My experience with HyEndFed 8 band antenna – bend it like Beckham…
In an earlier post I described my experiences with the HyEndFed 5 band antenna but for several reasons I decided to quickly replace it with the 8 band version for 10/12/15/17/20/30/40/80 meters.
The reasons for this was, for one thing, that I soon discovered that I was missing the WARC bands for different reasons. One of them is contests. Contests are fun – when you are participating. When not, it makes the bands very hard to use. You will have a hard time finding non contest stations and sometimes I just switched the radio off, waiting for the contest to be over. The WARC bands are contest free and became my go to bands during contests.
Another reason for replacing the 5 band antenna was that it is rated for 200 watts SSB PEP. Nothing more than that is mentioned on their website when it comes to power. It was when unpacking the antenna, reading the instructions, I realized this means 30 watts limit for CW and DIGI-modes. It would have been very nice to mention this on the website as well. I am doing about 98% of my QSO:s in CW and I like to be able to use my rig’s full 100 watts of power.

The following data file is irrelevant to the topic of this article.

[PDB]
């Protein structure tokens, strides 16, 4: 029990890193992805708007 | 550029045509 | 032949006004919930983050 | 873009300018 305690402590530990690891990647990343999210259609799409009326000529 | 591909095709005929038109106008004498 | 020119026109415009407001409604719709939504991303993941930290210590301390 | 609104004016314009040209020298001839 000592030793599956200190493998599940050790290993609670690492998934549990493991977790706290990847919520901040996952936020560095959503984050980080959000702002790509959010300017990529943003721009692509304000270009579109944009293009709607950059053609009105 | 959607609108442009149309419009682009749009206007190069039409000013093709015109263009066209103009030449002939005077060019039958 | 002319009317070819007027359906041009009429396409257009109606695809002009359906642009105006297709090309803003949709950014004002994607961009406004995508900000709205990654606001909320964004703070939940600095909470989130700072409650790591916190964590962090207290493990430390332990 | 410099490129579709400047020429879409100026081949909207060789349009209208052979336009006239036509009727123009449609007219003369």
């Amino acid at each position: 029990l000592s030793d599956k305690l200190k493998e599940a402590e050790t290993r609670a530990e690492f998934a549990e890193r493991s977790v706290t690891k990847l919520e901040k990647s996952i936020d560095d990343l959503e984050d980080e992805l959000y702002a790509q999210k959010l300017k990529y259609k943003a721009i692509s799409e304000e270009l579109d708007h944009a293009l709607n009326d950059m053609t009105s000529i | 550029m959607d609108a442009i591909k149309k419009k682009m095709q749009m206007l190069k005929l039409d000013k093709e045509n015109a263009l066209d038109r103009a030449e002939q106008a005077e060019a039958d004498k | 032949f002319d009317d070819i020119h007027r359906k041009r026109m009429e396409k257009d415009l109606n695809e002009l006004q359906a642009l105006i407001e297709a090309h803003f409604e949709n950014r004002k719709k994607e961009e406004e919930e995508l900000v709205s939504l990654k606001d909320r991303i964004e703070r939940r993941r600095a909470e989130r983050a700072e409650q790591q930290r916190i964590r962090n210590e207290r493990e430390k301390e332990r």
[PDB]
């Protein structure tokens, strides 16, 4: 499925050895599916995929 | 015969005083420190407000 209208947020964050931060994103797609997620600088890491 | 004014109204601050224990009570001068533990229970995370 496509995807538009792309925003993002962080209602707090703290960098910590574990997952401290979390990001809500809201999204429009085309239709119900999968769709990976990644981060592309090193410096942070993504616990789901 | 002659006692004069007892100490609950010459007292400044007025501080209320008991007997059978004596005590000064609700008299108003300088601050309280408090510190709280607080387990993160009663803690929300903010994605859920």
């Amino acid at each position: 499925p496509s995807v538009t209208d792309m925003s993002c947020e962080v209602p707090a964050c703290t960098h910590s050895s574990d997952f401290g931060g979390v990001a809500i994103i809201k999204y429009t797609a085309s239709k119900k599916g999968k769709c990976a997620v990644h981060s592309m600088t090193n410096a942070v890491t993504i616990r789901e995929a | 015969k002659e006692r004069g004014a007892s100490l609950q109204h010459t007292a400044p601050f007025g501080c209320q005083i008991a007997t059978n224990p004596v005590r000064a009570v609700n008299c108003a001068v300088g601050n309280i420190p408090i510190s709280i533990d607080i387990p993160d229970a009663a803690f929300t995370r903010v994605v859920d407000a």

The third reason I initially choose the 5 band antenna was it’s length – 23 meters. This is just about the size I can fit in on my property. But at the time considering a new antenna, I realized that endfed half waves (EFHW) actually doesn’t have to be installed in a straight line. Bend it like Beckham 🙂 It can be installed in an angle for example. The radiation pattern will of course suffer but they still work. The 8 band antenna is 40 meters long, so to fit it in, I must install it in an angle.
So I decided to replace it with the 1 kW model of HyEndFed 8 band antenna. I used the same fur tree as a fixing point, but insted of having the end at the tree, I now has a bend. I selected the 1 kW model to be able to cope with my 100 watts CW. The model chosen was the one with aluminium plate and strand relief on the plate.
I can use the antenna on most bands without a tuner but I do actually use my ICOM AT-180 on most bands to get the SWR down to as close as 1:1. With the AT-180 it actually also tunes on 160 meters but my QRM levels on that band are so high so I haven’t tried it in a QSO yet.
It have worked all other bands with the antenna I am quite happy with it, and considering it is a multiband antenna I think it is a very good compromise.
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